Professor Simon Keay FBA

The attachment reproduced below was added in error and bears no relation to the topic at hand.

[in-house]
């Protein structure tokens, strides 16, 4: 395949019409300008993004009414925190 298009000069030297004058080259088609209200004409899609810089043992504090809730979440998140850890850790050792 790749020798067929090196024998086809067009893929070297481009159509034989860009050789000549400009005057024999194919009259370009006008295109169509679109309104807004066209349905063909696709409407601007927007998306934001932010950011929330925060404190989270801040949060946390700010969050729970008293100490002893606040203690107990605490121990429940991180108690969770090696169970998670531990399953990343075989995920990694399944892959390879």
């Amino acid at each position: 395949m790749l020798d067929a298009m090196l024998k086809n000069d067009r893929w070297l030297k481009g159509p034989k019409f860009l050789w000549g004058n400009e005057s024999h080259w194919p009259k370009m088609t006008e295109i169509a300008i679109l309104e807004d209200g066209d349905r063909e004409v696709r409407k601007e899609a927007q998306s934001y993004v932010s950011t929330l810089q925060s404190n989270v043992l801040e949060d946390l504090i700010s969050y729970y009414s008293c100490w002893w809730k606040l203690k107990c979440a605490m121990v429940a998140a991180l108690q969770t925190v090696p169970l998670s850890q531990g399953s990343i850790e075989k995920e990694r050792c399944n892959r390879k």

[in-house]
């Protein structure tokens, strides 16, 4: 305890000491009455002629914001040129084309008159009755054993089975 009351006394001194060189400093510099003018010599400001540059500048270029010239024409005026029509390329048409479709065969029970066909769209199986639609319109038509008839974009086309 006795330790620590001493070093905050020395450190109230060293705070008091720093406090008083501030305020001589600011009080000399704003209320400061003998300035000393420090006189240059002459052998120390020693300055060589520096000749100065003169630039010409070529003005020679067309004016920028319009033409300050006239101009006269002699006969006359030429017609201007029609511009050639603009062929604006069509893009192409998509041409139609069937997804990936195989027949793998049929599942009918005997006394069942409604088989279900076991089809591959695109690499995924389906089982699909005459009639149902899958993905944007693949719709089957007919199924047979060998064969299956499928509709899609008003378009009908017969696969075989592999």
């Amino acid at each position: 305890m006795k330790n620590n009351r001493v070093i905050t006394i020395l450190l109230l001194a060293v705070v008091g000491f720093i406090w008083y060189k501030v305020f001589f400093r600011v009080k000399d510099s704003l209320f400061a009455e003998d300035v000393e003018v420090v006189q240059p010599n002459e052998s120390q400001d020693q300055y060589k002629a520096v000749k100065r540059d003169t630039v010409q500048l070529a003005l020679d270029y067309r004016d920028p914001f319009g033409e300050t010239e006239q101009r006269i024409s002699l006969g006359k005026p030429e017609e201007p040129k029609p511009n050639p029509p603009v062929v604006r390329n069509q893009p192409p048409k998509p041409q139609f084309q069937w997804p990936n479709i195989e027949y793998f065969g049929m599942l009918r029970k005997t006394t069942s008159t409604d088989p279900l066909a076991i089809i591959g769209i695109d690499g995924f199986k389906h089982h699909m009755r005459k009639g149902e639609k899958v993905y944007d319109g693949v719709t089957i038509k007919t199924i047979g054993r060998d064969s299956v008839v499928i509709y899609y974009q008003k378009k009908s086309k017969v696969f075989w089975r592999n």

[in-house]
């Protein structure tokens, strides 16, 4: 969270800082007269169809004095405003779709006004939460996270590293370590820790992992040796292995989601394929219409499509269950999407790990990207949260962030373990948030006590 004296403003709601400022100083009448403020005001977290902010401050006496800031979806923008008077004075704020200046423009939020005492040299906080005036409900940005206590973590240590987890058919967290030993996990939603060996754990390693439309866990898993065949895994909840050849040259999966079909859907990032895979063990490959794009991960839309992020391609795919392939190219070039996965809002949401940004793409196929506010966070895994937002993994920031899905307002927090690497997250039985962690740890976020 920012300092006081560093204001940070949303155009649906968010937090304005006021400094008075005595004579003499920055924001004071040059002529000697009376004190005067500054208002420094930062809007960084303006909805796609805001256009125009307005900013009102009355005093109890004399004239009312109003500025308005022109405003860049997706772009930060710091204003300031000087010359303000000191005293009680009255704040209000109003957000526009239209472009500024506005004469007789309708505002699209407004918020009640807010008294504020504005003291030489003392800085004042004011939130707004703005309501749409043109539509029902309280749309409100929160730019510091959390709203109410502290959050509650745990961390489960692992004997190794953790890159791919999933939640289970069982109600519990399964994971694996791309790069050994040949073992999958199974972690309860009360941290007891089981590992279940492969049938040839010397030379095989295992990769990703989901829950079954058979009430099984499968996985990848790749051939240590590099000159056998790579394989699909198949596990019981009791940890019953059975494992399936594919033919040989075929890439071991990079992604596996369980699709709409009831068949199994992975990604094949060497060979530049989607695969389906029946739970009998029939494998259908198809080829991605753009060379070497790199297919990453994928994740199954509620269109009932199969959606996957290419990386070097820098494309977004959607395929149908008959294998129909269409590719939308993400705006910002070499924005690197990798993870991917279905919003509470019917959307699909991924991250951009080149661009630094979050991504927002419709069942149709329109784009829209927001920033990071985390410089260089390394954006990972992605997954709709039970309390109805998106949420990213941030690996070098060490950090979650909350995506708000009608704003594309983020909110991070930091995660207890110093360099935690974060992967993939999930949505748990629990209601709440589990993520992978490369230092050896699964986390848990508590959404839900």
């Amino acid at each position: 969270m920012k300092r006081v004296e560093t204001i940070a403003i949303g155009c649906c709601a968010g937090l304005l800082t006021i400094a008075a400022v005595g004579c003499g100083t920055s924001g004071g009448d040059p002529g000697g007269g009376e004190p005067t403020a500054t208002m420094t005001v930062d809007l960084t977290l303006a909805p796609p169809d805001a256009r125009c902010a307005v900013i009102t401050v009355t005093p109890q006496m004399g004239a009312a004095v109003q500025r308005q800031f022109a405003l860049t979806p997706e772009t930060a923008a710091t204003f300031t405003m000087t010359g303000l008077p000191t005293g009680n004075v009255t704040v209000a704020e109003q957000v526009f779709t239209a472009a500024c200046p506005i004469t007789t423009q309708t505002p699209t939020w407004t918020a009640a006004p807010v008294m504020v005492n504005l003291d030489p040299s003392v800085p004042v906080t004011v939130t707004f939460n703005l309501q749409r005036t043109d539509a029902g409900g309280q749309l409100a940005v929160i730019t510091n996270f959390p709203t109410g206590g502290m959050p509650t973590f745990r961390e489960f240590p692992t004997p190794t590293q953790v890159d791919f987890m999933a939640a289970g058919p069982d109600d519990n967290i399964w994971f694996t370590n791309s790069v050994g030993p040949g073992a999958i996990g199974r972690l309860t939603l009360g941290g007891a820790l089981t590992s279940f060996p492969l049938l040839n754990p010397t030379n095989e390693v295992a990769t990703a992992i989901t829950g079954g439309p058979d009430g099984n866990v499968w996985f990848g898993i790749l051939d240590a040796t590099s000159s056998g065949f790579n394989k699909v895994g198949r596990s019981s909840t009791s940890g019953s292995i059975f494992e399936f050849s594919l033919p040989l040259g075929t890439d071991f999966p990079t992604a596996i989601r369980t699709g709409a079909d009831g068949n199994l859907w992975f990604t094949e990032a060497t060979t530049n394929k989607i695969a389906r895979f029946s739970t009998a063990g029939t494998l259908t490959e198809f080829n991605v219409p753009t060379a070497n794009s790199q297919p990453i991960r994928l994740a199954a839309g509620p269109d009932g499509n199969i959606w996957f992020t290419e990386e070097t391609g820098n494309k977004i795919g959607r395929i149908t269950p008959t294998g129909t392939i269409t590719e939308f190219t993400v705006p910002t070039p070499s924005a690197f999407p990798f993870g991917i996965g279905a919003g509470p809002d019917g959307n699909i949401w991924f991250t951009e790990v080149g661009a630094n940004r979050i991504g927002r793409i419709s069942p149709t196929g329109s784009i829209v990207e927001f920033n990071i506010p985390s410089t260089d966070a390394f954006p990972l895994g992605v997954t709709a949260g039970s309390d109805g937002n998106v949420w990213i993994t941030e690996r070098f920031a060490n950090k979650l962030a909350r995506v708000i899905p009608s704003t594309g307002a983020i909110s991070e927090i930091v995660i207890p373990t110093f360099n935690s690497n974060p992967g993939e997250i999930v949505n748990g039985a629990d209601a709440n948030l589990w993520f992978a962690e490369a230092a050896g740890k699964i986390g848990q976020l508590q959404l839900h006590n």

Simon’s name is written into the archaeological records here in Italy through this classification of amphorae. He always seemed somewhat embarrassed by this when students and colleagues met him for the first time and asked him to look at some fragment of amphorae. But Simon took this in his stride with that glint in his eye! But it was his love of Portus and his championing of the site that will be the most remembered in Rome and further afield. I had just taken up an archaeological assistant position at the BSR in 1998 when the project launched, and little did I know I would still be working on the site 23 years later. Simon achieved so much with his colleagues over the years, from the publication of the ‘Portus’ volume of the geophysical surveys through to the excavations. The online MOOC opened up the site to a global audience, as well as his appearances on various TV documentaries. His enthusiasm for the site was endless and it was always a struggle to get him off-site in time to catch his flight home from the neighbouring airport. Simon was a constant figure at the BSR for many years, latterly as the Chairman of Archaeology, but in reality, he always saw himself as just part of the team, forever generous with his time and knowledge. His legacy here is immense which we will do our utmost to honour.